Spinning Yarns

I have 3 kids under 8.  I work a full time job and my wife works about 30 hours/week.  I build boats in my basement and run Heritage Boatworks.  When I say life moves too fast and is too busy, I mean it and live it.  Sometimes I think I was born in the wrong era and that I was designed for a slower pace.   My wife (A definitive type “A” multi-tasker) pokes fun at my pokiness often.  My soccer coach in high school used to say “I’m going to stick a firecracker in your shorts” and my hockey coach sarcastically referred to me as “Mister Intensity.”  I am a very low-key person, even when weathering a storm.  My father used to tell me that a person should be like a duck; calm and collected on top of the water but paddling like hell underneath.  I think I took his advice very much to heart.  Nothing delights me more than sitting down with a person and having a detailed discussion about something mutually interesting.  It is part of the reason I started Heritage Boatworks.  With the craziness of peoples’ lives, it seems as though the only time we have to slow down and smell the salty air is some imaginary time that exists, after the kids go to college, or after we retire, or after we finish this one last project, or after we win the lottery and quit work.  Well, I want it now and not when I am pushing 70 years old.

4011 Every year I typically go to the Catboat Association meeting in Mystic, CT.  The meeting is filled with folks that are retired and simply enjoying their lives and the pace of retirement.  There are actually parts of the show that are titled “The Gam.”  A gam as defined by thefreedictionary.com is “A social visit or friendly interchange, especially between whalers or seafarers.”  It started in the days of sailing ships where two boats out in the middle of the ocean would bring their ships within speaking distance of each other.  They’d chat extensively about their travels, swap mail bags if necessary, and move on.  Some gams would last a couple hours and some would go on for days. Sailors on ships worked very hard, but there was also a lot of down time where they were left to their own vices.  They would pass the time telling each other stories or “spinning yarns” as they say.  To a point that a sailing ship always had a number of sailors that were masters of the art of storytelling.  J. B. Barrie made reference to the importance of the storyteller in his book Peter Pan.  It was critical to the happiness of the sailor.  That art form is all but lost and most folks don’t hear much of storytelling outside of someone telling an animated story of their weekend by the water cooler at work.  That is until we have retired or shipped off our children so that we have the time to stop, listen, and enjoy a good yarn.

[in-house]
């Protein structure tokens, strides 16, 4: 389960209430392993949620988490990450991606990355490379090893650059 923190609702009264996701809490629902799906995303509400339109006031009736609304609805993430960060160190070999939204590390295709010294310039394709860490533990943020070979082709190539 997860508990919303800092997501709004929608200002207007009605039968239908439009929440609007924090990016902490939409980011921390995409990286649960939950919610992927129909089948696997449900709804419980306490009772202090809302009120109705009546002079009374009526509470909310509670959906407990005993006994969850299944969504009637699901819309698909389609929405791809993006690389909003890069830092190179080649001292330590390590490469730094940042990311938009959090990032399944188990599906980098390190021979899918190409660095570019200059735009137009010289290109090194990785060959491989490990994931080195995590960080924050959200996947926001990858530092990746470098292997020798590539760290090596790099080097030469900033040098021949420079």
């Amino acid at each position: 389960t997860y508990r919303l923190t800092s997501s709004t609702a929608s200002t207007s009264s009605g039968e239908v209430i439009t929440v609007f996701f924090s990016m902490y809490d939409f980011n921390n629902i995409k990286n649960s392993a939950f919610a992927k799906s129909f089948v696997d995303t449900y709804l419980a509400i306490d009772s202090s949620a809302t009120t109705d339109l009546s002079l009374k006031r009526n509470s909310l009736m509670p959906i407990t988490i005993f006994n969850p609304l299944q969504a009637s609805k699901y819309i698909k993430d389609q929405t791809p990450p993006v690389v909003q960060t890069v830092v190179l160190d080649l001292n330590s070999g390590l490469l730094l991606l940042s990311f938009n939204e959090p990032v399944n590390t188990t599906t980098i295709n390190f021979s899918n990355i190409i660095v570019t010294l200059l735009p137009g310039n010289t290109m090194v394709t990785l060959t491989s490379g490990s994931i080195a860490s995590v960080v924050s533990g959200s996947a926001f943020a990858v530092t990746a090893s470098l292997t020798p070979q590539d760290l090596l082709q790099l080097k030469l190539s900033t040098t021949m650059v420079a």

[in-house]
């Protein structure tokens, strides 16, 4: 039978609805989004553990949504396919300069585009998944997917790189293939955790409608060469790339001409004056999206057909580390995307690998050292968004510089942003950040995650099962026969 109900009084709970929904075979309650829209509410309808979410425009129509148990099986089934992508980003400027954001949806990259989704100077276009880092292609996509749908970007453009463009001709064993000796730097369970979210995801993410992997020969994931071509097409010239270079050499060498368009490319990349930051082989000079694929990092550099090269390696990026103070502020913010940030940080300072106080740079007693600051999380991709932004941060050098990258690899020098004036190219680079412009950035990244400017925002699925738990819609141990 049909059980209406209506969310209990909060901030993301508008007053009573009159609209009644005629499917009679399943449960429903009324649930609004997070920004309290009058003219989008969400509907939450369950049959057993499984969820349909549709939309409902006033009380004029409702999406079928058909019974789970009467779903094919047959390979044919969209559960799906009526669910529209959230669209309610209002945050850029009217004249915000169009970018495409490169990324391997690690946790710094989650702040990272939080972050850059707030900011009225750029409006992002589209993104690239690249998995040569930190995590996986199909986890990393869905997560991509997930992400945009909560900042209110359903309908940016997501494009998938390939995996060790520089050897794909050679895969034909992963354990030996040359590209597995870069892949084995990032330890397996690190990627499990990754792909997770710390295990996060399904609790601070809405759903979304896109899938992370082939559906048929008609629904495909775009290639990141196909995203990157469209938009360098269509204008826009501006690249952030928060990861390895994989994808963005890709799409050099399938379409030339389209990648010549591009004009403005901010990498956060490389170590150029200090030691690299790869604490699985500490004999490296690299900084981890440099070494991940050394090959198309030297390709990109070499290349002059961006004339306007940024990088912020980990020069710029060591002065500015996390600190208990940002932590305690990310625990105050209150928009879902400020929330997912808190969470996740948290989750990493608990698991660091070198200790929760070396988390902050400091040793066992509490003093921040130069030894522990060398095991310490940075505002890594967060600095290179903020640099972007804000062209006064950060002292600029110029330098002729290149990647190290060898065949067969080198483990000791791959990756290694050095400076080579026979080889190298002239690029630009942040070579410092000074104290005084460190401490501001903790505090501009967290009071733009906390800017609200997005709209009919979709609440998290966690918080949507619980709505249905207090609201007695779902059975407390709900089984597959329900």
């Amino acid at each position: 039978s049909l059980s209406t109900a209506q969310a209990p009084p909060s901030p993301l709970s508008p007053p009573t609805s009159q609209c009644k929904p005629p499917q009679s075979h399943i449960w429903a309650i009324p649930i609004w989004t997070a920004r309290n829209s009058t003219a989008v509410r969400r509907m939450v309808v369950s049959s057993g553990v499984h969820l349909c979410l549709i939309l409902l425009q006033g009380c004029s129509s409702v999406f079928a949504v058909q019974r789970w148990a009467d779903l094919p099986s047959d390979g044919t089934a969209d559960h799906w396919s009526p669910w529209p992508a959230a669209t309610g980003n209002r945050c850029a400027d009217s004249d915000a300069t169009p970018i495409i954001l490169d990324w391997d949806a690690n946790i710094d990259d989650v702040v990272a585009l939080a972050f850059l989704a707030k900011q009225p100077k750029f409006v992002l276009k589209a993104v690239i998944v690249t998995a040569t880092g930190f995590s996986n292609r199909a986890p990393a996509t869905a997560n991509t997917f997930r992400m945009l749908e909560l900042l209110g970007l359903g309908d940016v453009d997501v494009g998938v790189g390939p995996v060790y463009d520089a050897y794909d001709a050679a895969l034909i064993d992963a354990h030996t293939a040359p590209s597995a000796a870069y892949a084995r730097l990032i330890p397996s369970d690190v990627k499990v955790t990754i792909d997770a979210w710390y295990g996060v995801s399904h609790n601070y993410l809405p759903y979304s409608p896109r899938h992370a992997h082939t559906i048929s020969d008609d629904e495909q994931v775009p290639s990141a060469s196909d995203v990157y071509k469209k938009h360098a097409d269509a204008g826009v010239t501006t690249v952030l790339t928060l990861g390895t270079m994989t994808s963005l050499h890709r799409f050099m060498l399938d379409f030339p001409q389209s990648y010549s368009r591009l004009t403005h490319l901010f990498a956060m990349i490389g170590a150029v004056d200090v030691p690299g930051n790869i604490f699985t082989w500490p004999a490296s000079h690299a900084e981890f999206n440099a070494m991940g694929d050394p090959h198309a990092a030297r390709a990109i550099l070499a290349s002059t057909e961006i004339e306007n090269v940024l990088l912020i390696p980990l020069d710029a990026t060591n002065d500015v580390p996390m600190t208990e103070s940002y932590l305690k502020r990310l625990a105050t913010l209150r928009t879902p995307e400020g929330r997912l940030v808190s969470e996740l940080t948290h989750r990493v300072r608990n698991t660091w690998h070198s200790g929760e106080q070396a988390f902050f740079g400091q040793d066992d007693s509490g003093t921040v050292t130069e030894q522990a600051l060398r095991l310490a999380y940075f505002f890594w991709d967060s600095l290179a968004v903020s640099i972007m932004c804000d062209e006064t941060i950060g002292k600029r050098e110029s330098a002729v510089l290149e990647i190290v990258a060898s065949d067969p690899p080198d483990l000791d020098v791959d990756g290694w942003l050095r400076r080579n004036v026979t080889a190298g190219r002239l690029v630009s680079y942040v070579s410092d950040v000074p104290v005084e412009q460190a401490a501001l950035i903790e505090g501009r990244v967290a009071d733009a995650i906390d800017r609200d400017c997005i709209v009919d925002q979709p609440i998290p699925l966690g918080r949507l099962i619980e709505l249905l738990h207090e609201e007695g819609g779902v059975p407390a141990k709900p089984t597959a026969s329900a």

Part of my goal of starting Heritage Boatworks was to relive a little of that storytelling era.  To talk to the folks that build boats at these historic boatyards and to get their stories.  People love to tell their own tales.  When I tell my interview subject that the interview will typically take about 45 minutes, they almost always sigh and think that is excessive.  As we get chatting, it is always me trying to steer them to the end after 30 minutes.  Once you get rolling on your own tale, it is therapeutic and comforting to have someone interested to hear what you say.  At the time of the interview, I am the only person interested, but the beauty of technology is that when the podcast episode is published, there are 100’s and 100’s of people sharing that interest.

When I sit down with these folks at an interview, the world slows and time stops.  As we get rolling, they are not thinking of deadlines and financial struggles of their businesses.  They are thinking of the history of the boat they build, the family member that started the business, the folks that have worked there over the year, the art of boat building, their childhood boat, and so many other wonderful thoughts that they may have not conveyed to anyone else before.  Much like that sailor over 100 years ago, sitting on a New Bedford whaler spinning a yarn to a handful of attentive crew members, these folks are immersed in the story of their own lives and the stories that have been passed along to them.

As Heritage Boatworks progresses, I can only hope that I can do these interviews more often.  As each coming interview approaches, my excitement builds, and when it is done, I am already anxious for the next.  Just when I think that today’s interview was the best possible interview, someone comes along and tops it.  Each story I gather and archive excites me more and I look forward to doing it again.  In my hectic crazy life, Heritage Boatworks provides me small glimpses of solace where I can enjoy myself and feel as though I am providing that effect for my subject and listeners as well.  One of these days I will come up with a mission statement for Heritage Boatworks and maybe it could be something to the effect of “To be the speaking horn between two ships heaving to at sea for a gam.”

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 Thank you for reading!

Jed

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